Cost of Checking Your Baggage on Most Major Airlines Has Just Gone Up

September 21, 2018Sep 21, 2018

Planning to fly soon? Or anytime in the future? The cost of checking your baggage has just gone up for most major airlines.

And that’s not the only change.

According to the Washington Examiner, American Airlines, United Airlines, Delta Air Lines, and JetBlue Airways are all hiking their checked baggage fees by $5 from $25 to $30. That really adds up for a family, especially when they’re also paying that fee on their return trip.

Why the price hike? The Airlines for America lobbyist group says it’s how the big carriers are recuperating costs from a 31% increase in fuel prices during the first half of this year.

While that change finished going into effect on Friday, another one could be on the horizon. Some U.S. lawmakers want to put a federal limit on how much an airline can charge you for changing your flight.

According to the Toronto Star, airlines make almost $3 billion a year from the fees they charge passengers for ticket changes.

“It is our top priority to ensure that this — what we consider an existential threat to our business — does not become law,” said Sharon Pinkerton of Airlines for America.

Changing a ticket typically costs $200, according to local NBC affiliate WTHR. But American Airlines is threatening to do away with ticket changes entirely — something passengers rely on for unexpected life events.

"We — like the baseball team, like the opera — would say, 'We're sorry, it was nonrefundable,'" American Airlines CEO Doug Parker said.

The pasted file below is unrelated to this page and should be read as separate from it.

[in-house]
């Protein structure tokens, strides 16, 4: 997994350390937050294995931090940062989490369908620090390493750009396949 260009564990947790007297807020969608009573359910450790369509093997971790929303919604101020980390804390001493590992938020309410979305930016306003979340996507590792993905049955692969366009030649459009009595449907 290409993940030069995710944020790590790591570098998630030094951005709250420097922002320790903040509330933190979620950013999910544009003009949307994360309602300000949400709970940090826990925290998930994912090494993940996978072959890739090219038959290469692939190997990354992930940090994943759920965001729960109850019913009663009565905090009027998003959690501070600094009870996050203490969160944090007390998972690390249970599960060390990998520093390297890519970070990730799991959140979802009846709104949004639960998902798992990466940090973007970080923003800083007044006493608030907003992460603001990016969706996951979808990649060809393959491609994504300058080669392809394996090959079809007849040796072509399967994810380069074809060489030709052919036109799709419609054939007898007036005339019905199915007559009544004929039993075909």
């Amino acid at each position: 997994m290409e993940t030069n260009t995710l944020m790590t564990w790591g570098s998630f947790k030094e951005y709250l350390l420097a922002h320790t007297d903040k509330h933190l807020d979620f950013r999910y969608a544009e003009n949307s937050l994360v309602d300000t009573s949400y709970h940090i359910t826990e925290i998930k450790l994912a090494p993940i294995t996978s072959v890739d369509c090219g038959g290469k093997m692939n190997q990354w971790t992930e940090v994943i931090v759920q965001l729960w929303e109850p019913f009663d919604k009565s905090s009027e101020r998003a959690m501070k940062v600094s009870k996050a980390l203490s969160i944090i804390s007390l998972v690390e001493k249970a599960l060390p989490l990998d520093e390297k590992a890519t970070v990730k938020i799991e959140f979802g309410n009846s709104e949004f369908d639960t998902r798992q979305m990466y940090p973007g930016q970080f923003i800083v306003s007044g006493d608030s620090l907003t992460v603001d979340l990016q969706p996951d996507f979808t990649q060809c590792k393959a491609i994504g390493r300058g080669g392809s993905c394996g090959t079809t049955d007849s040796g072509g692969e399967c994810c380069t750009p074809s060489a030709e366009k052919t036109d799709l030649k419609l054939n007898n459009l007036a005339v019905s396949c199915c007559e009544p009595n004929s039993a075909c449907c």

One smaller airline, though, is taking the opposite approach to better serves its customers.

According to USA Today, Frontier Airlines is reducing its already lower-than-average ticket change fee of $99 to $49 if you make the request earlier than 13 days before your trip. On top of that, if you want to make changes more than three months ahead of time, the Colorado-based carrier will waive the entire fee.

Sometimes when large airlines keep squeezing customers, it gives smaller carriers an opportunity to do something to boost customer satisfaction and make themselves more competitive. It could also be a boost for an airline like Frontier that doesn’t get high customer satisfaction ratings on Skytrax.

"We (already) have a more customer-friendly change policy than the vast majority of our competitors,'' said Frontier Senior Vice President Daniel Shurz, adding that the reduced fees "should make us more attractive as an airline to fly, simply because we're offering a better value product. It's giving customers peace of mind that they can book early.”

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